Nearly half of banks still "reorder" checks, boosting overdraft fees

Nearly half of banks still "reorder" checking account transactions -- a practice that can dramatically increase overdraft fees by processing larger withdrawals first, leaving smaller transactions to pile up the fees -- one of a number of findings in a new survey by Pew Charitable Trusts.

The survey of 44 major banks looked at their checking account practices, including their efforts to increase transparency and make banking more consumer-friendly. Of the 44 banks only one -- Ally Bank -- came out with a perfect score.

Transaction "re-ordering" is among the most costly to consumers. This frequently results in draining the account balance more quickly and thus increasing the number of transactions subject to overdraft fees.

For example, a consumer who made a number of small debit card purchases during the day, and then wrote a big check that overdrew the account at the end of the day, would suffer just one overdraft fee (averaging $35), if the transactions were taken in chronological order. But, if the bank reordered the transactions to deduct that large check first, the consumer would be subject to additional fees. In the example cited in the study, the "reordered" consumer's overdraft charges would soar to $140 instead of $35.

This practice is particularly onerous for low-income consumers who have neither the wherewithal to maintain high average balances nor the clout to talk their banker into waiving fees. Pew maintains that overdraft fees, some of which are generated through reordering, are a key factor that is driving low-income consumers out of the traditional banking system.

Banks have argued that they reorder transactions to make sure that important payments, such a consumer's mortgage, don't bounce. However, Pew and other consumer groups maintain that those important payments are rare and the process is in place in order to boost fees. Still, of the major money center banks, only one -- Citibank -- never engages in this practice. The rest of the nation's biggest banks -- Bank of America (BAC) , Chase (JPM), Wells Fargo (WFC) and Capital One (COF) -- all reorder transactions at least part of the time, according to the Pew study.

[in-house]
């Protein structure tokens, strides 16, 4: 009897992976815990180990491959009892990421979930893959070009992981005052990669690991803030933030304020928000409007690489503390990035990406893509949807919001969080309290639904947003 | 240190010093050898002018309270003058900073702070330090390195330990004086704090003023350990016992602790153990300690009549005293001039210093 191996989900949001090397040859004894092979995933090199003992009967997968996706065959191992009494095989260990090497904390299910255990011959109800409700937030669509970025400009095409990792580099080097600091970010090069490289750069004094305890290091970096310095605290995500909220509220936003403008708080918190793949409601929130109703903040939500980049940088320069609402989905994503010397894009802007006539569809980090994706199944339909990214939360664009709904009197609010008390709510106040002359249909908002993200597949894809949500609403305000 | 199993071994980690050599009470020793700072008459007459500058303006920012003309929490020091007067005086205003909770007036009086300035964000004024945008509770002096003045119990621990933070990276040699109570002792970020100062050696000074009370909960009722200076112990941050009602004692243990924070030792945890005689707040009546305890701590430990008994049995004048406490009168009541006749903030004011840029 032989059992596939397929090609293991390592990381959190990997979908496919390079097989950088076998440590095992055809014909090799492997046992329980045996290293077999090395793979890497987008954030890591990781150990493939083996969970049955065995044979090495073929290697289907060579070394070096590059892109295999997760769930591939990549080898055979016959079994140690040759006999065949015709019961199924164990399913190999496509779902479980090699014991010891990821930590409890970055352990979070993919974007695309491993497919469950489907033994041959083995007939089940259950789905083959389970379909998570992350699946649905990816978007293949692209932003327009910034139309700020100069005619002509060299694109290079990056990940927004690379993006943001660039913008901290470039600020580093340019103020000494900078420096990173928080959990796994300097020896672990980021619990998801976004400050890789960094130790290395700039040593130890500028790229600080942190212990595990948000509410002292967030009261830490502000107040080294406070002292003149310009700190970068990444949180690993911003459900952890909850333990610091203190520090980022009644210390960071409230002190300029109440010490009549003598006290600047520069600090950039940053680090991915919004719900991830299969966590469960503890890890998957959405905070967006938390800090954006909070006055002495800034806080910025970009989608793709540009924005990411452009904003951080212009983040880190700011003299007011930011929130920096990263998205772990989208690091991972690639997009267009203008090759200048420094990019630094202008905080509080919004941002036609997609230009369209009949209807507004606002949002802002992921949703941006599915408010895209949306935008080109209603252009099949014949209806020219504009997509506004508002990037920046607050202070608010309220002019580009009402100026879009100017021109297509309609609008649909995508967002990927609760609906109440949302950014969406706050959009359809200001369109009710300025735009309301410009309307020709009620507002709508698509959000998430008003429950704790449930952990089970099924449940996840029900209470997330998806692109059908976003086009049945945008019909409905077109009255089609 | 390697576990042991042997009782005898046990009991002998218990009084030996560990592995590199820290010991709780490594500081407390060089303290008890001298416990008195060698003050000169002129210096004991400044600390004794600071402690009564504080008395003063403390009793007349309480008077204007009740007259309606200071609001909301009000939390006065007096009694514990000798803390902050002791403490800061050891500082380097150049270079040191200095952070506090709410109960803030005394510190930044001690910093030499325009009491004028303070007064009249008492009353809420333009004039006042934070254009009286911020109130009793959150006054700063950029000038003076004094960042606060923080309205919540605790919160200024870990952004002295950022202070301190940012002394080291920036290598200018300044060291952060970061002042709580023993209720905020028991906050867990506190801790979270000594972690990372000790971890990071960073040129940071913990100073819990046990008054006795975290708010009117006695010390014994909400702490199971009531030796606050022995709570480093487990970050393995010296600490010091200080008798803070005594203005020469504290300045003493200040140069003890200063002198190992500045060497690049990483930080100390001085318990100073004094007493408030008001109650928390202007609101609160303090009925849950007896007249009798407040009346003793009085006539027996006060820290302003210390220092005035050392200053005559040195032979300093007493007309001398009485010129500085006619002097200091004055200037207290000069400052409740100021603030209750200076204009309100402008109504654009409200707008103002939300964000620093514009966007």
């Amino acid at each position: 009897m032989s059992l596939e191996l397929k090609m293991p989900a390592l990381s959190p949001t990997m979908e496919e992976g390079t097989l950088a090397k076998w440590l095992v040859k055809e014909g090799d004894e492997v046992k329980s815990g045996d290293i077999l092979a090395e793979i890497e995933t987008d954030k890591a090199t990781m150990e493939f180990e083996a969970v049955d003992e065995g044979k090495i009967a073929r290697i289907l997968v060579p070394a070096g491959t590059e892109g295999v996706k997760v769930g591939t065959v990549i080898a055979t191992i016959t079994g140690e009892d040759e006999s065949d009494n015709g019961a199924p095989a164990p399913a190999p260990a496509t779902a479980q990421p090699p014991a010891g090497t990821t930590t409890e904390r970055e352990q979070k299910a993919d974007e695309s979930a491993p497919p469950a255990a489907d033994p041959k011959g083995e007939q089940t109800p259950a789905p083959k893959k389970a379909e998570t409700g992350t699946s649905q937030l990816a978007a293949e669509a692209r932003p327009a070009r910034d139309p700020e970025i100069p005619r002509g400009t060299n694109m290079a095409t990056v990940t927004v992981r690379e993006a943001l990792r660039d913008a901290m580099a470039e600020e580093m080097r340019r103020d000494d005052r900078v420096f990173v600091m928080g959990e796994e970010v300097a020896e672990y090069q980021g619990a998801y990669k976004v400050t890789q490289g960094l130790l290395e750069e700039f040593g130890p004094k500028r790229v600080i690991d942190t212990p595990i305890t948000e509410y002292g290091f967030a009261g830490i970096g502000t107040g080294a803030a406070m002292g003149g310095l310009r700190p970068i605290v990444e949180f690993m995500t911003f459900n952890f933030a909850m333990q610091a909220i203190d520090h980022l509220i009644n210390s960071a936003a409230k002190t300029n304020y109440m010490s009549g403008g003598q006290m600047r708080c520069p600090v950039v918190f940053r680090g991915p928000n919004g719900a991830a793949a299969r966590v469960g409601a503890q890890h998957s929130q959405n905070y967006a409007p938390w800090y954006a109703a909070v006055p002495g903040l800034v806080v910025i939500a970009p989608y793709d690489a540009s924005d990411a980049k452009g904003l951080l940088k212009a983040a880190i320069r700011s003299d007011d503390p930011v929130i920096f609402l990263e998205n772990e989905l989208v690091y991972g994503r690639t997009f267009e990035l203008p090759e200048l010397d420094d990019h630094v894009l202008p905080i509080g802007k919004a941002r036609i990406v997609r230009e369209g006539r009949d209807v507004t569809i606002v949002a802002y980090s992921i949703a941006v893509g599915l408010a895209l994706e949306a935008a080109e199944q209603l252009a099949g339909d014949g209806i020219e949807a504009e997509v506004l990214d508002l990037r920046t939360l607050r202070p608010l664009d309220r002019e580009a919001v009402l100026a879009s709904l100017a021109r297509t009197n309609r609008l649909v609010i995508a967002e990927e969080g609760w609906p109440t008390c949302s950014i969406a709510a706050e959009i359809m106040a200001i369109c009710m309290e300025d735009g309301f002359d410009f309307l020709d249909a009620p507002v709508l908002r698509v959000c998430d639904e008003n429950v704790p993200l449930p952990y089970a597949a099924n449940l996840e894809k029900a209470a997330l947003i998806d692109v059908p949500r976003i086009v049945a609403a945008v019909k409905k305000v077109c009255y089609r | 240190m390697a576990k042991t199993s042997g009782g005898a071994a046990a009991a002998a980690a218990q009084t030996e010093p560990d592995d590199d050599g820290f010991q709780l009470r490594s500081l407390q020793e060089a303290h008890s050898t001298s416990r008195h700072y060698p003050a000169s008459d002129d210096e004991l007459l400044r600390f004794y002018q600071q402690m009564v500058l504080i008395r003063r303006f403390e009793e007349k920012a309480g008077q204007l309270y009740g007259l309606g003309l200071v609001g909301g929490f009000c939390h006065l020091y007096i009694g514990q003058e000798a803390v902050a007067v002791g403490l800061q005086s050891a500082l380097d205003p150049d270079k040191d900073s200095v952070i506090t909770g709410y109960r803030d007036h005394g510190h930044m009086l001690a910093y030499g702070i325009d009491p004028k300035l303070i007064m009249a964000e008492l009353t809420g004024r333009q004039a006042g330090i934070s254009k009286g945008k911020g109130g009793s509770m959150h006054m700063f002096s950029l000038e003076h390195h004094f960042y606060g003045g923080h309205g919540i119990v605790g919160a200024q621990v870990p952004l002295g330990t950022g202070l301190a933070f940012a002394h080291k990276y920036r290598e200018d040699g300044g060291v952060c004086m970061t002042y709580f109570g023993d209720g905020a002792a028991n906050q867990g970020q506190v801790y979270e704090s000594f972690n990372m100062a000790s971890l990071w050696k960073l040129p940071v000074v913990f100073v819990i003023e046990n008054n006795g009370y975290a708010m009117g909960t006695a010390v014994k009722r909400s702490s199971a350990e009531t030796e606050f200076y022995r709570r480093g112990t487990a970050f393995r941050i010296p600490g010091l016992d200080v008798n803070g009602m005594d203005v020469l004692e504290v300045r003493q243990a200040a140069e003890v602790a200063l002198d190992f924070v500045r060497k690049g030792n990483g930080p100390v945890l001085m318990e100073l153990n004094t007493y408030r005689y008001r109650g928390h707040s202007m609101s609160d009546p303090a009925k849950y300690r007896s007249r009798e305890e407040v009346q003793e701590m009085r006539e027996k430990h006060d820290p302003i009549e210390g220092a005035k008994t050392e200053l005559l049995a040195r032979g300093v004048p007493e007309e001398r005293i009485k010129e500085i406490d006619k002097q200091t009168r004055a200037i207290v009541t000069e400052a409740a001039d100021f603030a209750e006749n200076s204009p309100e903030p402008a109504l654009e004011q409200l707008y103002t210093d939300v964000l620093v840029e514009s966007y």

The study also found that an increasing number of banks are imposing new limits on consumer rights when resolving disputes, and, while progress is being made with disclosures, one-third of big banks surveyed have yet to adopt summary disclosure graphics that cut through confusing checking account agreements, which average 44 pages in length, to highlight the key terms.

"Checking accounts are a fundamental tool for managing money and they need to be safe and transparent," said Susan Weinstock, director of Pew's safe checking research. "We urge the Consumer Financial Protection Bureau to make fair checking account practices a priority by issuing new rules."

Additionally, 70 percent of the surveyed banks require customers to take disputes to binding arbitration rather than court. A year ago, just 58% of banks put terms in their checking account agreements that limited their customers' ability to take disputes to court. Some banks have added additional wording that bars their customers from joining class action suits, too.

On the bright side, banks have become better about disclosure, with two-thirds adopting summary disclosure graphics to highlight key terms. Less than half follow what Pew considers best practices, however, that spell out a complete listing of the terms and conditions in an understandable format.

The bottom line is that progress is being made, said Pew's Weinstock. Still, she urged the Consumer Financial Protection Bureau to write rules assuring that every consumer -- no matter where he or she banks -- has access to a safe and transparent checking account.

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